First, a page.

The best-known and researched AL programs to date, such as the GoNorth! Adventure Learning Series and Earthducation, have involved large-scale expeditions and remote locales. Raptor Lab seeks to change that by providing an online environment that structures and scaffolds educators and learners through the process of creating their own smaller-scale AL projects! Raptor Lab allows learners to act not only as explorers and expedition leaders within their own communities seeking out answers to their own questions, but also to serve as teachers and facilitators, strengthening their knowledge of a subject and a geographical area as they communicate to others about it. Learners engaged with Raptor Lab also have the opportunity to practice their social networking skills as they interact with others online around a topic that is important to them.

AL 2.0 Principles

The AL 2.0 Principles, created from 6 years of designing, developing, delivering, and researching AL environments, is an extension of the original AL model and identifies the following principles of a successful AL program designed by teachers and students: (a) the identification of an issue and respective location of exploration; (b) a researched curriculum grounded in problem-solving that guides the progression and evolution of the AL program; (c) collaboration and interaction opportunities between students, experts, peers, explorers, and content; (d) education that is adventure-based; (e) exploration of the issue, environment, local population, culture, and additional relevant factors that provide an authentic narrative for students and teachers to follow; (f) design and utilization of an Internet-driven learning environment for curricular organization, collaboration, and media delivery; (g) enhancement of the curriculum with media (e.g., photos, video, audio, etc.) and text delivered from the field in a timely manner; (h) synched learning opportunities with the AL curriculum and online learning environment; and (i) pedagogical integration guidelines and strategies for the curriculum and online learning environment.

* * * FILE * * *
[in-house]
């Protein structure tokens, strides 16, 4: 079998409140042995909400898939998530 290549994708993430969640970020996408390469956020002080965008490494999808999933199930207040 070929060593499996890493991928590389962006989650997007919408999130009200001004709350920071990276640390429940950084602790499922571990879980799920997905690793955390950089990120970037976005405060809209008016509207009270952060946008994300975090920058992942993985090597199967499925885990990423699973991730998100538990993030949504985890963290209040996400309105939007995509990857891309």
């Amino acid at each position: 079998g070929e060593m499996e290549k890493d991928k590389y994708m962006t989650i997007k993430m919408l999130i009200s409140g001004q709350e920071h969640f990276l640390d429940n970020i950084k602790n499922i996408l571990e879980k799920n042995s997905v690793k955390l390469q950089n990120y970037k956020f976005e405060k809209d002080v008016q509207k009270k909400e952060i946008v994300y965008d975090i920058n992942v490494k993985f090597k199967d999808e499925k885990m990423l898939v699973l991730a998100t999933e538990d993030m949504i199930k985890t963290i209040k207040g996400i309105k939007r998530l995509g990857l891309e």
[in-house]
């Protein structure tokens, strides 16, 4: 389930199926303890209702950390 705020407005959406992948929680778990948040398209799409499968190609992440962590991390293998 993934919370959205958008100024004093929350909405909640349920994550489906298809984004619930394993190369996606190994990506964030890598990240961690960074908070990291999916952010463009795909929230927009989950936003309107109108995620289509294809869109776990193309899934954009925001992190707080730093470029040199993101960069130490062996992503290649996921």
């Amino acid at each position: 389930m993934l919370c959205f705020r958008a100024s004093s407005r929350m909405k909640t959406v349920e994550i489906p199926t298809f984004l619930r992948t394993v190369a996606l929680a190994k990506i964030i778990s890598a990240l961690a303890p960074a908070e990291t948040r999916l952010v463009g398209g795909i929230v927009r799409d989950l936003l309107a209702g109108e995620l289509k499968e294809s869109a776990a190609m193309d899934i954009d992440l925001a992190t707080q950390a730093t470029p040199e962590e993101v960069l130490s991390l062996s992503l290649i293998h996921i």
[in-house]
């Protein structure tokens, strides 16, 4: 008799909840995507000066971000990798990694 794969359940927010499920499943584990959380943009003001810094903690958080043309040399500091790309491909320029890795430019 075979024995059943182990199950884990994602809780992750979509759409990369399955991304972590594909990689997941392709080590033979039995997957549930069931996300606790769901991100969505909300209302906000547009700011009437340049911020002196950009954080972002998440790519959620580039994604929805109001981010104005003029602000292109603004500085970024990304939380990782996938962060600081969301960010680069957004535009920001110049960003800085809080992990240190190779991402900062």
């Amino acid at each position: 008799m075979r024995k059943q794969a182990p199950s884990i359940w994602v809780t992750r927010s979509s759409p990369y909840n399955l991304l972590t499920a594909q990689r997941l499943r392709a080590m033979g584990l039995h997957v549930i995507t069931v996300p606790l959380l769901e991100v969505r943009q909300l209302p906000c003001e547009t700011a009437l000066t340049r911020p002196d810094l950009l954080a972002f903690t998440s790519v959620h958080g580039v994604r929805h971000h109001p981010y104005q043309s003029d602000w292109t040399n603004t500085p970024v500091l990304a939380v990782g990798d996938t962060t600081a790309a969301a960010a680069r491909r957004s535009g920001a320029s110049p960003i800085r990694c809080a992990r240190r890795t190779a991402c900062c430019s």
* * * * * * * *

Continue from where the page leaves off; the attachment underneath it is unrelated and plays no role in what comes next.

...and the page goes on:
AL Practice

One of the caveats of the original AL model was the belief that AL represents an elitist model of online education made possible only through sizeable funding and considerable development timelines. Although this may be the case in large-scale AL projects such as GoNorth!, successful and engaging AL programs can take place in one’s own local community over the span of a few hours, days, or weeks, and can even take place in one’s own backyard. Therefore, by rearticulating the original AL model into a practical model of integration, we encourage teachers and students to embark on their own unique AL experiences.

AL Community

The AL 2.0 Community model outlines the various connections and social affordances that are instrumental in determining if and how social collaboration and interaction within an AL project take place. If the synthesis of issue, place, and curriculum serves as the heart of an AL program, then collaboration and interaction serve as the arteries and veins necessary for prolonged sustainability and vivacity.

AL cannot be successful at a transformational level unless there is successful interaction and collaboration at multiple levels between students and teachers; between students and subject-matter experts; between teachers and subject-matter experts; between students, teachers, subject-matter experts, and the AL adventurers and content; and between students themselves, teachers themselves, subject-matter experts themselves.